Prism Therapy FAQs
Not many people have heard about Prism therapy. It is a procedure used to treat patients with vision problems that stem from an injury or condition that affects the oculomotor system. In these patients, the eye does not track objects in the real world in the way that it should. You might think of it as being similar to a rifle that has a maladjusted scope. When the user attempts to fire at a given point, the projectile is off the mark. Prism therapy aims to correct the neurological diversion of the patient’s eye and her or his intended point of focus.
What Is Prism Therapy?
Prism therapy, or prism adaptation therapy, is used to treat losses in visuospatial ability in patients with certain neurological disorders.
How Does Prism Therapy Work?
Prism adaptation therapy helps patients achieve better oculomotor control by helping them to compensate for measured losses in oculomotor control. A prism is a device that diverts light without focusing or diffusing it, splitting white light into its component colors. By exposing the patient to calculated diversions of light and image, the visual system can be stimulated into compensating for the change.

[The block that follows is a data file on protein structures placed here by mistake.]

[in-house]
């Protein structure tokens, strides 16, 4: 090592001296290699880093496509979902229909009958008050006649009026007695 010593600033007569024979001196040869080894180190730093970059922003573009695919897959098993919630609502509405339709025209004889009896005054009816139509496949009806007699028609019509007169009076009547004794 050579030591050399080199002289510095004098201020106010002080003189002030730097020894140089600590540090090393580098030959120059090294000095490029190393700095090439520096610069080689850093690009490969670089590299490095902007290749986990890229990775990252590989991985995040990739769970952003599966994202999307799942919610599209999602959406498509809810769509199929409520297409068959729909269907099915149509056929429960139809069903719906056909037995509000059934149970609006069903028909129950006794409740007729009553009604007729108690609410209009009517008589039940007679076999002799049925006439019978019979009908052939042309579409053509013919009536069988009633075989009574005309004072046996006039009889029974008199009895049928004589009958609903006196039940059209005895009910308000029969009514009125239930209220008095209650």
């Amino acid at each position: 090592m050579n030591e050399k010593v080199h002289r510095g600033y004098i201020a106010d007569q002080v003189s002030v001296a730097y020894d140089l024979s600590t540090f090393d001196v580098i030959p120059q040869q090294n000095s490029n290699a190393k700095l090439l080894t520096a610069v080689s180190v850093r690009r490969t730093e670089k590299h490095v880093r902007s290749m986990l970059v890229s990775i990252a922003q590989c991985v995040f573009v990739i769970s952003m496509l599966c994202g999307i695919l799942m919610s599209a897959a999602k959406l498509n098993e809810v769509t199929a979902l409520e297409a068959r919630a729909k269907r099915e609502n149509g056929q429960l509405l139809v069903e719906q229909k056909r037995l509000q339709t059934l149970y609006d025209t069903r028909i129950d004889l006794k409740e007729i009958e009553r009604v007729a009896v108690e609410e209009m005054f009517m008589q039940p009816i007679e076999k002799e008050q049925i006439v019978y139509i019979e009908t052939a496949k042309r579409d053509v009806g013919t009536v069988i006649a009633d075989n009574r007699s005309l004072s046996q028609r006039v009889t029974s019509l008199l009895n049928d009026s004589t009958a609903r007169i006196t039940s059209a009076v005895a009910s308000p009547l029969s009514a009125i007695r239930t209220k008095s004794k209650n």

How Are Prisms Used in PT?
The two primary ways prism therapy is used are compensatory and therapeutic prism vision therapy. The purpose of compensatory PT is to reduce the workload of the patient by compensating for visual acuity defects. Therapeutic PT increases the workload on the patient’s visual system in order to strengthen it.
How Does the Visual System Respond to PT?
There are four primary ways in which the visual system can and may respond to prism therapy. It could not respond at all, in which case the resulting image is blurry or doubled. This can be remedied by making changes in the way the prism is deployed. The second way the visual system may respond is with a blurry and a non-double image. It could also respond with a clear and a double image or a clear and single image.
What Vision Training Techniques Are Used?
The four techniques your eye doctor may use are:
1. To stimulate eye movement toward the apex of the prism
2. To stimulate convergence on a given point
3. To stimulate divergence from a given point
4. To decrease suppression
These probably all sound rather cryptic, but these are just the different ways your optometrist can use prism therapy to adjust damaged vision.
To learn more about prism therapy, get in touch with the optometry experts at Village Optical in New Hyde Park, NY, today. Our caring professionals are standing by an answer your questions and schedule your initial consultation.